PR in VR

Wednesday, April 7, 2021

Many services have been forced to move to a virtual or remote platform, in order to continue to operate during the pandemic.


Dr Mukesh Singh, GP & Staffordshire STP’s Respiratory Lead told us about the pilot of a virtual Pulmonary Rehabilitation ( PRinVR) service he is leading in Staffordshire and Stoke on Trent.


(in the photo, the PR in VR Team, from top left: Dr Farhan Amin, Dr Mukesh Singh, Dr Ruth Chambers, Sarah Evans, Claire Stamp, Jane Murray, Sophie Ward

This is an example of how COVID-19 normalised the use of new ways to deliver care. Months before the pandemic reached the UK, and in truth, probably even before the first signs of the pandemic in China were reported by the international media, we put forward a funding proposal for a remote-based pulmonary rehabilitation service.

We found out that 95% of our COPD patients who were referred to PR, waited more than 28 days before they could start. NICE guidance suggests commencing PR within 28 days from discharge after an exacerbation or new diagnosis with MRC grade 3 or above, and the benefits from participation reduce with longer waits for the service. The health of untreated patients gets worse over the time with an increased risk of readmission to hospital and related mortality within 12 months.

It was early 2019, and we were concerned about people that would benefit from PR in our community in Staffordshire, but that was either not available for a plethora of reasons they wouldn’t attend their sessions. The reasons were diverse, including long waiting time, claustrophobia, mobility or transport issues, fear of infection on public transport or clashes with other commitments.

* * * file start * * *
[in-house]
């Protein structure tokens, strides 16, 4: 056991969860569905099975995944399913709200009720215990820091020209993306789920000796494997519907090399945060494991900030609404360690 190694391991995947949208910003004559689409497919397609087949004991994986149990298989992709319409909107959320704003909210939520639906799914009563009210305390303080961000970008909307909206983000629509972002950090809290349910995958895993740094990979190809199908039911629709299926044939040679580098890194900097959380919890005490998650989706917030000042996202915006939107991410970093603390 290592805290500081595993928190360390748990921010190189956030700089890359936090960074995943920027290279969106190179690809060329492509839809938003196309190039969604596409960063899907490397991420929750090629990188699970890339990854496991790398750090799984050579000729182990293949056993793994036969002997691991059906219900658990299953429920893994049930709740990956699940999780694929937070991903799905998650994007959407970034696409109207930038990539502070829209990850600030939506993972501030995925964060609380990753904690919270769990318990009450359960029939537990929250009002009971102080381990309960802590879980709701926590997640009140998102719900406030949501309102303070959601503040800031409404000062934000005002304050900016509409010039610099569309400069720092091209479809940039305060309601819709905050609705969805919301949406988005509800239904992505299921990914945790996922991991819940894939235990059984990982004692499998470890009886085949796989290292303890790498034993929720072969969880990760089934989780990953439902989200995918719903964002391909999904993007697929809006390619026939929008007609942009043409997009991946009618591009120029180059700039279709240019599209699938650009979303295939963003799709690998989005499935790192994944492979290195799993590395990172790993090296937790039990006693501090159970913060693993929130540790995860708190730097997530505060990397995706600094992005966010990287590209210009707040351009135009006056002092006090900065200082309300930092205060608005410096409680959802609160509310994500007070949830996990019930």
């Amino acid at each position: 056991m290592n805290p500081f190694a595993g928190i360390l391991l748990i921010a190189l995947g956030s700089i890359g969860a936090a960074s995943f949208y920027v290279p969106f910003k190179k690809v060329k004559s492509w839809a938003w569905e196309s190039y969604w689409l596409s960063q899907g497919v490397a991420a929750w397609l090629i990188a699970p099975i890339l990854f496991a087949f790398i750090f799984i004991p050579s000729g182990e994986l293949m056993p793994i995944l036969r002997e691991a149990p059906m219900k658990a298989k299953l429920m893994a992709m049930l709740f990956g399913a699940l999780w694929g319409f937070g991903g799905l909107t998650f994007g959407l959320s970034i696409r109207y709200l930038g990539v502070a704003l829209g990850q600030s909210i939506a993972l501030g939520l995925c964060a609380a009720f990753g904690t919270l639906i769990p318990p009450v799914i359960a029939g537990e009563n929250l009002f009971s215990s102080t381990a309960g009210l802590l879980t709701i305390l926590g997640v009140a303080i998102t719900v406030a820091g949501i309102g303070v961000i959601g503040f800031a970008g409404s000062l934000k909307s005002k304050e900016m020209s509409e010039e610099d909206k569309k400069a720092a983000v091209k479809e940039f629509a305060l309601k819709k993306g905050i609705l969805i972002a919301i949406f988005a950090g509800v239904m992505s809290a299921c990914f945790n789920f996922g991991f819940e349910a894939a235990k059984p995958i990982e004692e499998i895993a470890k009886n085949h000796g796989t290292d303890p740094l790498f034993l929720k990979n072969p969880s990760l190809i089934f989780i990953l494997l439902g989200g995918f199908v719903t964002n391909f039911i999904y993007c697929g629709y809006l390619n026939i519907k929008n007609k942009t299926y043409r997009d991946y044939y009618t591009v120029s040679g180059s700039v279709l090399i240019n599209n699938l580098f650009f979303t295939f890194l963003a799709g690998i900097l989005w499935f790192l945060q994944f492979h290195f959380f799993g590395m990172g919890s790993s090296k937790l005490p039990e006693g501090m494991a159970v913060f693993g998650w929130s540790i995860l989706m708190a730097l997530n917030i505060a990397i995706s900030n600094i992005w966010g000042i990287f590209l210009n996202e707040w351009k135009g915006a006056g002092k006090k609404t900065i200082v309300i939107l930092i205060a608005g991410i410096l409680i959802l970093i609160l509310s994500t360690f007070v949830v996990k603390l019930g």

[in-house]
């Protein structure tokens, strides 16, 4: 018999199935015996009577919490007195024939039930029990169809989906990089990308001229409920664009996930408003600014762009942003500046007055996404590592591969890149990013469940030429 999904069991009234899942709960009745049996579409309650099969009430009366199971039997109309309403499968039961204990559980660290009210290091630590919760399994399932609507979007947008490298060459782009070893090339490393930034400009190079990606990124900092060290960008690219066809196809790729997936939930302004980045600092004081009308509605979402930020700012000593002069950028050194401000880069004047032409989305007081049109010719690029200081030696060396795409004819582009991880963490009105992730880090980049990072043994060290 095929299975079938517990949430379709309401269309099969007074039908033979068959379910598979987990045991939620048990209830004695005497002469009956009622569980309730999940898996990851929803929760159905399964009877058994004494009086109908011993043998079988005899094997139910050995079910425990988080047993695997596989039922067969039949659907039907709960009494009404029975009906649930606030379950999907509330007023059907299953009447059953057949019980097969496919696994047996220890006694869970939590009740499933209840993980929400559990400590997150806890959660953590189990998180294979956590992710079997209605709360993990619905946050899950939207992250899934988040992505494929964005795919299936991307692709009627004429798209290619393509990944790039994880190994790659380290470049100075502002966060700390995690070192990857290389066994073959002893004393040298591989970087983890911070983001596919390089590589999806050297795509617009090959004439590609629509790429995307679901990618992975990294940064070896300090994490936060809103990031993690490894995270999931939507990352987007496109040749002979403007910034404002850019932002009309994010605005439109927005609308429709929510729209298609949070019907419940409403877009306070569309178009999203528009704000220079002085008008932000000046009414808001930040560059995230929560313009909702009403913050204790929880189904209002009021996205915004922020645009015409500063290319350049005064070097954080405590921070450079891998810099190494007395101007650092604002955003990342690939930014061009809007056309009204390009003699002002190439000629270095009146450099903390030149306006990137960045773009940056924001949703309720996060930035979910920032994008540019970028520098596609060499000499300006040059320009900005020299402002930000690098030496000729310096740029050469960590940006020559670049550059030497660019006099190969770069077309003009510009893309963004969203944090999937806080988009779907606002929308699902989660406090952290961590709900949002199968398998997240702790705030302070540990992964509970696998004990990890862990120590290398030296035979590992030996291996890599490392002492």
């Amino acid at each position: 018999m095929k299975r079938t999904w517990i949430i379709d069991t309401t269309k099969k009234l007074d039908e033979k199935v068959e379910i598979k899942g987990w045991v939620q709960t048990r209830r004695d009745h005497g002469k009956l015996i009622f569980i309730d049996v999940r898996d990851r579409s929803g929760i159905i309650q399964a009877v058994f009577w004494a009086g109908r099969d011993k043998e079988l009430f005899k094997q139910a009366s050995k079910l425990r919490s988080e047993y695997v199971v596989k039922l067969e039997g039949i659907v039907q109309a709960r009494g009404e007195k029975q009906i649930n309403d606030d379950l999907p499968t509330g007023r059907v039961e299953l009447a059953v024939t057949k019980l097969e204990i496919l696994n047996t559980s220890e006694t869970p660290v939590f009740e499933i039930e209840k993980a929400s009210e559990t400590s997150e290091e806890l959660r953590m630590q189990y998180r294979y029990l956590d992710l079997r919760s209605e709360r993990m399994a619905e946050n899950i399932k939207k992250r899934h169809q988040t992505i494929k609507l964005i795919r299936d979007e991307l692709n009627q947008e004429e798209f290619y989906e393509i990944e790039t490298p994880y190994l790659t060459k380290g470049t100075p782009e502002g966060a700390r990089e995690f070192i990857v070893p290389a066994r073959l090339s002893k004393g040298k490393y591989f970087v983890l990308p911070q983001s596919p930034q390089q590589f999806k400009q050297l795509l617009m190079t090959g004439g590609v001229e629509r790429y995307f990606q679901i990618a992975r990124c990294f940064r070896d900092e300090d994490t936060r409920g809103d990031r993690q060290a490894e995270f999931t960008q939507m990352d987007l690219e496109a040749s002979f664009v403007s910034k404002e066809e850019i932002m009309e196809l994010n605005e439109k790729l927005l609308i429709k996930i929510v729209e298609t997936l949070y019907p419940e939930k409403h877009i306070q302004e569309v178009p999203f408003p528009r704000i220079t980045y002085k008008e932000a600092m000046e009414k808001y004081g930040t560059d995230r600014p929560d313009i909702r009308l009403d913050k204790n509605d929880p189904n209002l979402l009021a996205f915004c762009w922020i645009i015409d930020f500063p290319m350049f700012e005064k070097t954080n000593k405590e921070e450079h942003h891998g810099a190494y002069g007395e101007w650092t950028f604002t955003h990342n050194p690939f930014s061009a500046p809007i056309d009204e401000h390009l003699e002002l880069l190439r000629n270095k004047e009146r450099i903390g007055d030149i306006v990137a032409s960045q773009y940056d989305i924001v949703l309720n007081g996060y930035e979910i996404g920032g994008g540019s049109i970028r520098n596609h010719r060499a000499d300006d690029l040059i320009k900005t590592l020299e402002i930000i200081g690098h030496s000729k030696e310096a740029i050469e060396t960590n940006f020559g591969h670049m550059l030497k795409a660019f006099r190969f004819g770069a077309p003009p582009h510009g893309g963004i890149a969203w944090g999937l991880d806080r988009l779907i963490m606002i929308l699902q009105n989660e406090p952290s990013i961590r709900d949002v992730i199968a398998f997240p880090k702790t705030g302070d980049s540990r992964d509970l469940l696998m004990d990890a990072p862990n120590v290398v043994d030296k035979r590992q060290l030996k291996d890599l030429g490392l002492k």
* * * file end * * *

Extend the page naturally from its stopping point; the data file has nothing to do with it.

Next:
We just wanted to improve access to PR and reduce the health care utilisation in terms of GP visits and the number of non-elective COPD admissions to hospital. PR in VR has potential to reduce the time between referral and commencement of treatment to 7-21 days for 80% of referrals.

The science is clear, we know that pulmonary rehabilitation is the most cost-effective intervention to reduce acute COPD exacerbations and related hospital admissions. It motivates patients to be generally more active in their daily life and reduces the psychological burden of anxiety and depression that often comes with the breathlessness and the progression of the disease.

So, we looked for a company that could help us deliver a programme of pulmonary rehabilitation remotely, and we selected Concept Health Technologies (CHT), as they were already doing a pilot of their service in Lincolnshire, that looked like what we had in mind.